Pinchas: Priest and Prophet

Copyright 2011 Neal Joseph Loevinger

Torah Portion: Pinchas

We’ve just entered the “Three Weeks” between the 17th of the Hebrew month of Tammuz and the
9th of the month of Av; these three weeks are a sad and penitential
period, culminating in the 9th of Av [Tisha B’Av], a memorial day of
fasting for the disasters of Jewish history.

As a way of evoking reflection in this semi-mourning period, the three
haftarot of the “Three Weeks” are prophetic texts which rebuke the
Israelites and call them to account for their misdeeds. This week’s
haftarah is from the book of Yirmiyahu, or Jeremiah, and comprises the
opening passages of the book, in which the prophet receives his
commission to preach difficult words to his people.

Like Moshe, Yirmiyahu doesn’t feel qualified to speak as a prophet,
but is given two visions: the branch of an almond tree and a “steaming
pot,” to impress upon him the importance and meaning of his task.
(Jer. 1:11-14) The “steaming pot tipped away from the north” seems to
symbolize the trouble that will come from the north, in the form of
invading armies (that’s not the only interpretation, but we’ll leave
further discussion for another day), but why would the prophet be
given the vision of an almond branch?

Let’s see the verse in context:

” The Lord put out His hand and touched my mouth, and the Lord said to me:

‘Herewith I put My words into your mouth.
See, I appoint you this day
Over nations and kingdoms:
To uproot and to pull down,
To destroy and to overthrow,
To build and to plant.’

The word of the Lord came to me: ‘What do you see, Jeremiah?’ I
replied: ‘I see a branch of an almond tree.’

The Lord said to me:
‘You have seen right,
For I am watchful to bring My word to pass.’ ” (Jer 1:9-12)

In Hebrew, the almond is “shaked,” which seems to be a pun on the word
for “watchful” (shoked) in the following verse. So on the most basic
level, the vision of the almond branch (or rod) is a kind of visual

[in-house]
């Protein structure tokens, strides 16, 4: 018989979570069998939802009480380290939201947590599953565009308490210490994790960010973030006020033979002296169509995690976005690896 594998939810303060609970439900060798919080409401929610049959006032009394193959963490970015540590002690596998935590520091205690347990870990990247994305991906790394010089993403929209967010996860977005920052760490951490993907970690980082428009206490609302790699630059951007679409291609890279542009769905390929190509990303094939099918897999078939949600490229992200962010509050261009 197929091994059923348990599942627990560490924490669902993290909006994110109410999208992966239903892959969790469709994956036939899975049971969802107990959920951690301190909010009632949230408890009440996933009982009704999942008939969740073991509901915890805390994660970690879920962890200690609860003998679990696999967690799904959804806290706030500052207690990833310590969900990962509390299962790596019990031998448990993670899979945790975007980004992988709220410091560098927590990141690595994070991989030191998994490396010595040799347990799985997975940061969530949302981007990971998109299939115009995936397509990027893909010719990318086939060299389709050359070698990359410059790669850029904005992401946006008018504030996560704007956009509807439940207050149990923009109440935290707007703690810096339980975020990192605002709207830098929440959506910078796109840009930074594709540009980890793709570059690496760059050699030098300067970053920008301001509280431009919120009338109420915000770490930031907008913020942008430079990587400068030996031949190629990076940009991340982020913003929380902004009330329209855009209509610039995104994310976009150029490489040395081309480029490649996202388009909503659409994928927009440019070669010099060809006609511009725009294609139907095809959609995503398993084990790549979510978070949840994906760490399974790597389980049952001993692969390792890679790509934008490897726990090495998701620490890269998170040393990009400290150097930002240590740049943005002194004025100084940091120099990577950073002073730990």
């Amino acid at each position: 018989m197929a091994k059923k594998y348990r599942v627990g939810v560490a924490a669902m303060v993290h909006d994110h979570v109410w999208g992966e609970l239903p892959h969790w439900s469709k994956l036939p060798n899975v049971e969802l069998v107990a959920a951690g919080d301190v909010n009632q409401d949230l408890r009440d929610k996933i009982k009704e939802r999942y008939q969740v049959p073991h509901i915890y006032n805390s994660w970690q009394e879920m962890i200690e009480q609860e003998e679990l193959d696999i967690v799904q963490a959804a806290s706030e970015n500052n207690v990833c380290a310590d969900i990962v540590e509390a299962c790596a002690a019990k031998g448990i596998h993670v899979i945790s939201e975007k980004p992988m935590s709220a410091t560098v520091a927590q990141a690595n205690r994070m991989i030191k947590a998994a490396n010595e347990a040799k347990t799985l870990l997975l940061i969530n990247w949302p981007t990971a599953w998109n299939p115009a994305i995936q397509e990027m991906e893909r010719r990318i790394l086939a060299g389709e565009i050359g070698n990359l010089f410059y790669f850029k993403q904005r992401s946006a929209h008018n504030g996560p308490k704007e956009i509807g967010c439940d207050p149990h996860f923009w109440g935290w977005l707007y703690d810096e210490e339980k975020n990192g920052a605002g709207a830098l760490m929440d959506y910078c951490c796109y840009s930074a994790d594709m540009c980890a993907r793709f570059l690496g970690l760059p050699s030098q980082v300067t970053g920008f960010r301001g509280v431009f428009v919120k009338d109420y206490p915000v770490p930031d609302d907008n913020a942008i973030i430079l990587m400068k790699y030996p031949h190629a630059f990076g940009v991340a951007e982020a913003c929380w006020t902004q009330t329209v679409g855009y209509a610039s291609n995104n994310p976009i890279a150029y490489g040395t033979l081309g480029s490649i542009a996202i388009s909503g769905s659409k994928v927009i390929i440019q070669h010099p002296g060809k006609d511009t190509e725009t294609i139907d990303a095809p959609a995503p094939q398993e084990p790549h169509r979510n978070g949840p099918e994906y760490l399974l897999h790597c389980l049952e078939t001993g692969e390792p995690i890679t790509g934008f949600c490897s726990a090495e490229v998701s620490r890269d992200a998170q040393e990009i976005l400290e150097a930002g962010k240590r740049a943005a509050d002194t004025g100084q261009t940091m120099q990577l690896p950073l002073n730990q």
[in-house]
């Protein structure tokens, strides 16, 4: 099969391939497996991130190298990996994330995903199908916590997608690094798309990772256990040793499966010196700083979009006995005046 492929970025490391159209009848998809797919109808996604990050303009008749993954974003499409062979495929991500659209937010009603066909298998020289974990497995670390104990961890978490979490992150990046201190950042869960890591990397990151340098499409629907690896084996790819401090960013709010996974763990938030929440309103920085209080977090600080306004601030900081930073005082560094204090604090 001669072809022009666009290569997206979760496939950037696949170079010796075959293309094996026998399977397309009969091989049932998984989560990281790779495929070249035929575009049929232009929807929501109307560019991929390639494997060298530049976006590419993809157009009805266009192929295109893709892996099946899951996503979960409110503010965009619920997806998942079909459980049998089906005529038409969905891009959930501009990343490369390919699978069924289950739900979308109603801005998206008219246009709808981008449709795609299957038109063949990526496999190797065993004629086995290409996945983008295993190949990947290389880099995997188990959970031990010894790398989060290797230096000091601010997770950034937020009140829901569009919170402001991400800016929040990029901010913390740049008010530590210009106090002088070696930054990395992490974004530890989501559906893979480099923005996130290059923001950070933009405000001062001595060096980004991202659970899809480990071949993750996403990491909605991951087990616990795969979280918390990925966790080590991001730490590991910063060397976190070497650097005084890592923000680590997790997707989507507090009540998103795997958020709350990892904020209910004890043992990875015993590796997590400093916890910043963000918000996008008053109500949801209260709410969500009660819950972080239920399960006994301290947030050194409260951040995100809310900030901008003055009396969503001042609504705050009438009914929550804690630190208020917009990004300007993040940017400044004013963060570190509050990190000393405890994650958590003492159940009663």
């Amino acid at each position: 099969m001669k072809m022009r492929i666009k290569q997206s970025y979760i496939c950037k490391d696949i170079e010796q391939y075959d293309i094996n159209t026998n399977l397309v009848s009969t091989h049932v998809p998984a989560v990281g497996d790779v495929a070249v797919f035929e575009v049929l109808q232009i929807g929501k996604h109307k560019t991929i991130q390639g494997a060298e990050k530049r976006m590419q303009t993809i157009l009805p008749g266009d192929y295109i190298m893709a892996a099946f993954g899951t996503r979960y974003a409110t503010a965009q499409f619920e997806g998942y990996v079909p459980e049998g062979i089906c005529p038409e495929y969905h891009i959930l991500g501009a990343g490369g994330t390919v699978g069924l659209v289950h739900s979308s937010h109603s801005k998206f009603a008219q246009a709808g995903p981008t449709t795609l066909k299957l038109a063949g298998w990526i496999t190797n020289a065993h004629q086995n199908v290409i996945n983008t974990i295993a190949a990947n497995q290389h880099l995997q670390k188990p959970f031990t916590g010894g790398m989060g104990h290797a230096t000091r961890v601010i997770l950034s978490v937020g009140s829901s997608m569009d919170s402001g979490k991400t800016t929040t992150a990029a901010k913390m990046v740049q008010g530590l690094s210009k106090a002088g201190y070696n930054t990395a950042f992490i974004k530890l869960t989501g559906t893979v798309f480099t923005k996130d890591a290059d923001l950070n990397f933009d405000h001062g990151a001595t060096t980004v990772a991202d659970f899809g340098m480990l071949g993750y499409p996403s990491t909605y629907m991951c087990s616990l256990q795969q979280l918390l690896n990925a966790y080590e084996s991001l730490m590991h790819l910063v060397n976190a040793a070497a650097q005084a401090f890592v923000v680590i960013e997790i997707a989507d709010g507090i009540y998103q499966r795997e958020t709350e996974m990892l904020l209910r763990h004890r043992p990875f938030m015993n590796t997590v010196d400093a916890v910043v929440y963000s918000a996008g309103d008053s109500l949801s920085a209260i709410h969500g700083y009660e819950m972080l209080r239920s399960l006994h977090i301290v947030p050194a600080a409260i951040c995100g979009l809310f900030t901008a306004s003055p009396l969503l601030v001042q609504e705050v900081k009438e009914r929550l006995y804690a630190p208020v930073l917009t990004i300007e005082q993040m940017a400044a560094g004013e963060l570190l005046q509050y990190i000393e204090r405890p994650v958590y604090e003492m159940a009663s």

metaphor: the prophet sees the branch and is reassured that God will
be “watchful,” that is, reliable or trustworthy, to bring about
accountability to the people.

However, this wouldn’t be the first time the rod of an almond tree has
appeared as an important symbol: recall Bamidbar/Numbers 17, where
Aharon’s staff blossomed with almonds as a sign that God had picked
him to become the priest. Not only that, but the Jewish Study Bible (a
great resource- go get it!) has a note in which we learn that
archaeologists found a pomegranate-shaped cap to a staff with an
inscription which indicated that it belonged to priests or Levites,
serving in the Temple. So with that piece of evidence, and the story
from Numbers, we might assume that the vision of the almond staff is a
way of signifying priestly authority, which in turn makes sense
because Yirmiyahu himself was a priest.

So maybe the vision of the almond staff is a way of telling the
prophet that his role as priest can no longer be merely ritual, but
must also include the moral message of repentance and return. Hirsch
points out that the word for staff or rod, “makel,” connotes not only
authority but also a means of correction or punishment, as when Bilaam
took his rod to strike his donkey. (Bamidbar 22:27)

Here’s how I put these interpretations together: as a priest,
Yirmiyahu was used to bringing people into the Divine Presence with
rituals and offerings. As prophet, however, he need to bring people
close with words of rebuke and a larger moral vision. The prophecy of
the almond rod means: you have just as much authority with your words
as you would with your rituals, as long as your words come from a
spiritual vision such that their true purpose is bring people back to
their Source.

Seen this way, the almond branch is itself a symbol of the richness of
a religious journey, which at times is contemplative or celebratory,
connecting with God in the manner of our ancestors and bringing great
beauty and depth to our everyday experience. Yet sometimes
spirituality requires great introspection, a “chesbon nefesh,” or
soul-accounting, in which we are called to examine ourselves and our
deeds and get back on the path if we’ve strayed. Both are good, and
neither is the sole component of spiritual growth. The vision of the
almond rod conveys to the prophet that sometimes a priest has to be a
prophet- sometimes we need deep rituals and sometimes we need bracing
words to connect to our Source.

Shabbat Shalom,


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